Buisness Essay, Research Paper
1 November, 1997
Business and Communications
When someone mentions the word communication, one?s thoughts turn to a newspaper, the radio, television, or another more common means of mass-type communication. One does not usually make the connection between communication and other institutions such as business. Good business, however, goes hand in hand with good communication. Good managers and professionals realize that the ability to communicate is not a silly frill; it?s a necessity that helps all accomplish their work (Murphy 2). Therefore the question is often posed: Are these problems of poor communications that face managers and professionals becoming more and more critical? The evidence suggests the answer to be yes- these problems are serious and are growing more and more serious everyday. John O. Morris, a Management Communications Consultant consolidates this problem into a single statement called the Morris Maxim. It states that ?Communications problems grow much faster in any organization than the organization itself grows? (Morris 3). This maxim emphasizes the need for better communication in organizations such as big business through the implication of what would happen if that organization did not fix it?s structure to better handle increasing communication needs. However, before dealing with a solution to the problem of communication in business, (frequently dubbed business speak) it is important to understand how big business operates.
Big business was created in the mid-1800?s to organize corporations such as the railroad, oil and steel industries. At that time, the only other organizations that had a similar size and structure were the Roman Catholic Church and the United States Army. These organizations are extremely authoritative in nature, and use a system of hierarchical communication. This translates into a business organization/communication style which is basically condescending in nature and is based primarily on status . Business speak is often straight, to the point, and beneficial to the individual speaking first, and to others second. This shows its hierarchical origins in that very often, the speaker is one who will use one or more power strategies, mostly the perception that someone can inflict negative consequences. Other issues in business communications include lack of responsibility in the upper ranks of the hierarchy, lack of training in good communications for the majority of employees, and lack of honest, direct conversation between business and it?s customers. These problems need to be fixed for a business to truly succeed, and can be fixed if managers and high-ranking officials take the initiative and implement a few simple and straightforward techniques into their business styles.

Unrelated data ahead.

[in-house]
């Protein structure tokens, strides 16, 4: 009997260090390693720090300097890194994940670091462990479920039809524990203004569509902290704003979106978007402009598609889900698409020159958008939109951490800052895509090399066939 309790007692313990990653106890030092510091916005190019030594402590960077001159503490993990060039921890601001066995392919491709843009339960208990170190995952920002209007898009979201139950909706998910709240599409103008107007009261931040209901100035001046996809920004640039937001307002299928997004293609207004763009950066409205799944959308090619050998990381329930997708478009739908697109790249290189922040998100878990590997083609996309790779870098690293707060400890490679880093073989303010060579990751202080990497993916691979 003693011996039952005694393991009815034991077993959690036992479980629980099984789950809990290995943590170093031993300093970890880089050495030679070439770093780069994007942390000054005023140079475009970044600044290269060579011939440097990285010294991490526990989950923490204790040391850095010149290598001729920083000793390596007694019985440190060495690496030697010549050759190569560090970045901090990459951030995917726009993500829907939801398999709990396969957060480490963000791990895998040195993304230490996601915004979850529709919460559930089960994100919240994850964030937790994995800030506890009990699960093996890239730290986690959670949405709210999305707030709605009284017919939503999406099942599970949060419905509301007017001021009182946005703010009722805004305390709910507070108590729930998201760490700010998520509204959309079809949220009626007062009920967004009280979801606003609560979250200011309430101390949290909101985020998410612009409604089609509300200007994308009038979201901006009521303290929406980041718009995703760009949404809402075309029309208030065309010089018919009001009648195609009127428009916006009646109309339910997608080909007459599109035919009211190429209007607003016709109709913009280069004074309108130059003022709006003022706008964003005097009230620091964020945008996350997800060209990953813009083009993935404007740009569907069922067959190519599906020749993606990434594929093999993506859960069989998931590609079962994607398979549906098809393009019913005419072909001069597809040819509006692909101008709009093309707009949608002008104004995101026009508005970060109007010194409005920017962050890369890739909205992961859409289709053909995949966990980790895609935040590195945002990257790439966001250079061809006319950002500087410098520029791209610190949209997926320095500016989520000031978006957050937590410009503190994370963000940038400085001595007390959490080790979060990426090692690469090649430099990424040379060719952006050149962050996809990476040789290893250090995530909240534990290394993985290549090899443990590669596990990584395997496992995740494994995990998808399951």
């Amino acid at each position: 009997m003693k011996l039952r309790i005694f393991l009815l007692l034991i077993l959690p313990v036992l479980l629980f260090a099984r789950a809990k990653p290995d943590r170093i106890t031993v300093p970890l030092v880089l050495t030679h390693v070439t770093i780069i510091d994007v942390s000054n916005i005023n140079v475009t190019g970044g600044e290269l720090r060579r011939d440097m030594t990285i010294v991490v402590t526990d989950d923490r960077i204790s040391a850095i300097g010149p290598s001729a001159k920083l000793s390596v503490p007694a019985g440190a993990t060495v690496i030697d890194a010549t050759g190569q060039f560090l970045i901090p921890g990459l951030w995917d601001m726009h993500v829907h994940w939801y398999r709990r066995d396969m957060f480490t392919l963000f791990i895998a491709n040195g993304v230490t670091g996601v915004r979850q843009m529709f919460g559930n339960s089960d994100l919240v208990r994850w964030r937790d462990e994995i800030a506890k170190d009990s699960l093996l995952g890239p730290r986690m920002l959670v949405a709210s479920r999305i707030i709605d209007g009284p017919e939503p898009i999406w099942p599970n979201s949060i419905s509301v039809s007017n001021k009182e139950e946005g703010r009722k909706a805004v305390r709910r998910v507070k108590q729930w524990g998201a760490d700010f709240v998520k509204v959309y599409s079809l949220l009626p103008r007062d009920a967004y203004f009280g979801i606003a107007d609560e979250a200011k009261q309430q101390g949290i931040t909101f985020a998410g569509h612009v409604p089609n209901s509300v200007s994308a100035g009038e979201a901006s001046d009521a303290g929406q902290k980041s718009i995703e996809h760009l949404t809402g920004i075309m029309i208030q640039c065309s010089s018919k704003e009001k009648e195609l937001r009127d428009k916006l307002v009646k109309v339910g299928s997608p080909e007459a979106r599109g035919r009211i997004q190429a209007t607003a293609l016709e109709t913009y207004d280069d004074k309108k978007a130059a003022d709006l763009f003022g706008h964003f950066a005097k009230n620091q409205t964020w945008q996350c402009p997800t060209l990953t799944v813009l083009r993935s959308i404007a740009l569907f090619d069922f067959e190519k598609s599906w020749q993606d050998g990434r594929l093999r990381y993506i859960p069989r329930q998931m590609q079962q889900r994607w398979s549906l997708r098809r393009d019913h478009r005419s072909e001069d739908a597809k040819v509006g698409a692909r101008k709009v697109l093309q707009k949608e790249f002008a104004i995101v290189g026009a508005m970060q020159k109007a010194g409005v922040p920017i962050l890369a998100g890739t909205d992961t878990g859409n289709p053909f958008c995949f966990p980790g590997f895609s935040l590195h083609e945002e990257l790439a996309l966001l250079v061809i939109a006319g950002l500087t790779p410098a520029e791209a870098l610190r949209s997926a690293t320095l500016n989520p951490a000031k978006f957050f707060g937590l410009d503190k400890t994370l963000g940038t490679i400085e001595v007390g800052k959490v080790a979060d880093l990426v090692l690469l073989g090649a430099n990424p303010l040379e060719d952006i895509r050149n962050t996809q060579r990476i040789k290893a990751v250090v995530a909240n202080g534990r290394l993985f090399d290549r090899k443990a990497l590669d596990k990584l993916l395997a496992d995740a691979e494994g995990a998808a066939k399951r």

Current problems facing business communications deal mainly with the apparent lack of functional inter-level communication. That is, communication employees as well as customers can understand. One of the main reasons behind this lack of understandable communication is that there are some many ways to avoid good communication and maintain the status quo for the short term. These mostly pertain to issues brought to a company from outside sources. These include letters of complaint, inquiries from government bodies such as the Federal Trade Commission, and published evaluations (i.e. editorials, product reviews). Instead of addressing these issues head-on and dealing with them, companies are more likely to dodge responsibility. There are 2 main ways to dodge accountability: denial and evasion of responsibility (Benoit, 90). In using denial, a corporation or employee refuses any wrong-doing, and usually transfers blame to another company or employee, often one that is lower on the ?corporate ladder?. This is similar to evasion of responsibility, which often names scapegoats. In addition to that, evasion tactics often claim that any wrong-doing was an accident, or that the intentions behind their actions were good. These tactics allow for excuses to be made and for responsibility to be forgotten. Lastly, some companies will refuse to accept any wrongdoing, and simply fix the problem. This was the case when Tylenol was accused of allowing their merchandise to be tampered by not putting a safety seal on their product?s bottle. This prompted Tylenol?s executives to start sealing their bottles, but they never accepted responsibility for not sealing them in the first place (Benoit 92). This is just one example of a company distancing itself from blame. In order for there to be good communication, corporations must begin accepting responsibility for their actions, and begin making sound business decisions based on what the customer wants and needs. This would be most advantageously served with clear communication between a company and it?s customers